Dear Dr. Fay,

I’m writing this letter to tell you about my two sons. Mike is eight and Eric is ten. They used to argue and fight constantly, and my husband and I were about to pull our hair out. Then one night we decided to use some Love and Logic.

This night, near the end of December, our boys wanted to go camping in the front yard. They wanted to set up their tent and pretend. Since it’s been in the twenties and thirties at night lately, I told them they could set up their tent in the living room or the basement instead.

Boy, did this ever start a fight! Eric wanted to camp in the basement, but Mike wanted to camp in the living room.

My husband and I decided to stay out of it and let them work it out. They did! Mike gave in to Eric, and they both ran off to the basement to arrange their campsite. About 2:00 in the morning we heard a horrible sound. Eric and Mike ran into our bedroom pushing and shoving.

Eric screamed, “Mom! Daaad! Mike bit me!” Then he held up his arm. No blood, but some slight teeth marks.

Mike started screaming too. “He started it! He started it!”

My husband and I were so frustrated we felt like strangling them. Instead, I remembered to use sadness instead of anger. I also remembered that it is okay to delay a consequence until you have a plan.

I looked at my boys and said, “Oh no, guys. Bad decision waking us up. Guess your father and I will have to do something about this tomorrow. Try not to worry about it.”

It was great! I’d never seen them look so confused. Then my husband said, “Go ahead and fight somewhere that won’t keep us awake.”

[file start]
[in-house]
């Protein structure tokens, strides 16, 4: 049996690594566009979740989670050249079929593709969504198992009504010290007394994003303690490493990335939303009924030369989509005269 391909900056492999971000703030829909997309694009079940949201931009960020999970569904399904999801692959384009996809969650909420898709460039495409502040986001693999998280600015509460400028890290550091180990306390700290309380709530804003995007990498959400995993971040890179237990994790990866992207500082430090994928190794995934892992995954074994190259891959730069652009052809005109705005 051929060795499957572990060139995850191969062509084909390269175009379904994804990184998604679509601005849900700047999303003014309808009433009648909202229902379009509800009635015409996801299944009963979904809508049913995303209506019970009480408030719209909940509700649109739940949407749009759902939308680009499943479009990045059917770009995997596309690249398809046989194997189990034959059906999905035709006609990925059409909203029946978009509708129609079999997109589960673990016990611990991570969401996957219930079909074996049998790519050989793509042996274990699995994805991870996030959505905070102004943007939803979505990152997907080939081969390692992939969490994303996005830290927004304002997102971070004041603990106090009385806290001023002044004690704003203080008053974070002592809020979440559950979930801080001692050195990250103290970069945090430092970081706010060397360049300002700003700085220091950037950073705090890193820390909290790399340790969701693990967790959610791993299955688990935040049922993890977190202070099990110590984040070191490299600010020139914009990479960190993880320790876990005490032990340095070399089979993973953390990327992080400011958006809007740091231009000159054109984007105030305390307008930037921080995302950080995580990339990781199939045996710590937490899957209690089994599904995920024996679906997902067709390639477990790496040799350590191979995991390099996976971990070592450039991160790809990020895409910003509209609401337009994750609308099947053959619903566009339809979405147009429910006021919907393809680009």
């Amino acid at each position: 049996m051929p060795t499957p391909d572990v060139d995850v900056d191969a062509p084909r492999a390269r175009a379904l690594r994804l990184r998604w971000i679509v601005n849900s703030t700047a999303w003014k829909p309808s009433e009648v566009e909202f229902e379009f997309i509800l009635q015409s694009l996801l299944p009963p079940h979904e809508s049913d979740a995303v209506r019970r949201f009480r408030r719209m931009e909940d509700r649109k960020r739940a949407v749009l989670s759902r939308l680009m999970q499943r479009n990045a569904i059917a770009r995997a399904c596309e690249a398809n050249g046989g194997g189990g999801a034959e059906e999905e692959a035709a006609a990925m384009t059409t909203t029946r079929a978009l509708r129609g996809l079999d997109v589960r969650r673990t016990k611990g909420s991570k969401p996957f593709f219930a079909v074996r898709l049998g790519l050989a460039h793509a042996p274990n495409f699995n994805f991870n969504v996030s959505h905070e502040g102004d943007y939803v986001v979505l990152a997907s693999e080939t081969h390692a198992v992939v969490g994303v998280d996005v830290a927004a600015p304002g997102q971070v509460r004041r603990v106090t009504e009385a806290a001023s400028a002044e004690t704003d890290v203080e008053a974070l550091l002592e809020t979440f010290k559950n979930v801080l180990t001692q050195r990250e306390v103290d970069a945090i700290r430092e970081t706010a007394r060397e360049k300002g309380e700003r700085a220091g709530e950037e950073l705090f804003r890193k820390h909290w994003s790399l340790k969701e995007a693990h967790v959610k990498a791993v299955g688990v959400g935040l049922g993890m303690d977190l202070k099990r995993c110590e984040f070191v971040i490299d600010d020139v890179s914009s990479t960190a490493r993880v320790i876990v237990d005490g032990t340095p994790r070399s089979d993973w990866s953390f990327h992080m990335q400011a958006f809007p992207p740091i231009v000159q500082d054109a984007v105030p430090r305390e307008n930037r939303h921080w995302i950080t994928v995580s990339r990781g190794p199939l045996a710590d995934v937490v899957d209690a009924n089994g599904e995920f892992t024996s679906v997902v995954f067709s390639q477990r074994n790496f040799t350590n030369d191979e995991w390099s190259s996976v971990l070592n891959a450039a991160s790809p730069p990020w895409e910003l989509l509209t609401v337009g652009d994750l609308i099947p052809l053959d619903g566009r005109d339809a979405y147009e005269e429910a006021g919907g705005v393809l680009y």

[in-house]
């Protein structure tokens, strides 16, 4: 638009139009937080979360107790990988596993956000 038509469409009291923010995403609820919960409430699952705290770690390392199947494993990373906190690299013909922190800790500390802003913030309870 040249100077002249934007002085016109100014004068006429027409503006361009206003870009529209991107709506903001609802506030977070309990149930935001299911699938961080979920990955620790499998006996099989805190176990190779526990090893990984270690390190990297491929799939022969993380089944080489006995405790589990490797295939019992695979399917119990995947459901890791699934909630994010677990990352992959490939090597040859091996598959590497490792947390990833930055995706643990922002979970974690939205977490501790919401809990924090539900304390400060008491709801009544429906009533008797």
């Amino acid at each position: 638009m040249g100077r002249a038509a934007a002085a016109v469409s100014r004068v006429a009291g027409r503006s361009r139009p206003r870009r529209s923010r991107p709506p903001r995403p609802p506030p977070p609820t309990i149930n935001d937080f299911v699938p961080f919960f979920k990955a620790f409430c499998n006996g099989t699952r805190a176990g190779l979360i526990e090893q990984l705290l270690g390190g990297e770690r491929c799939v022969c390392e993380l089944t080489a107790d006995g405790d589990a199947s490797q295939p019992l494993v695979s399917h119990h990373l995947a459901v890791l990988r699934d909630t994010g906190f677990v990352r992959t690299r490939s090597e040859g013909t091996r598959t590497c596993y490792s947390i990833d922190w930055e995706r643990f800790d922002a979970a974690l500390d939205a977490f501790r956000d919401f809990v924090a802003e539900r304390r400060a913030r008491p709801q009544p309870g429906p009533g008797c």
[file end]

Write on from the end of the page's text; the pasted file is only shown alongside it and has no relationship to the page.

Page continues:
When the boys continued to argue, I said, “The longer you keep us awake, the sadder it’s going to be for you tomorrow.”

The next morning, both of them came to us and asked what we were going to do. My husband told them they could take the day to think about how they might make it up to us by doing some chores.

During dinner that evening, I could tell both of them were about to explode. Finally, they couldn’t take it any longer and told us they wanted to wash our cars to make up for the problem.

My husband said, “That’s a start. Throw in cleaning the bath-tubs and toilets and we have a deal.” The funniest thing was that the boys actually looked relieved!

Now, when the boys start fighting, we just look at them and say something like, “This is so sad. I wonder if you’ll need to do some chores to pay us back for all this noise and hassle.”

It’s amazing how quickly they stop arguing. This doesn’t always work. But that’s good, because then I get a break from some of my chores! Sometimes I even find myself looking forward to their fights.


A Happier Mom


People who are really successful implementing this skill purchased Sibling Rivalry


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©Charles Fay, Ph.D.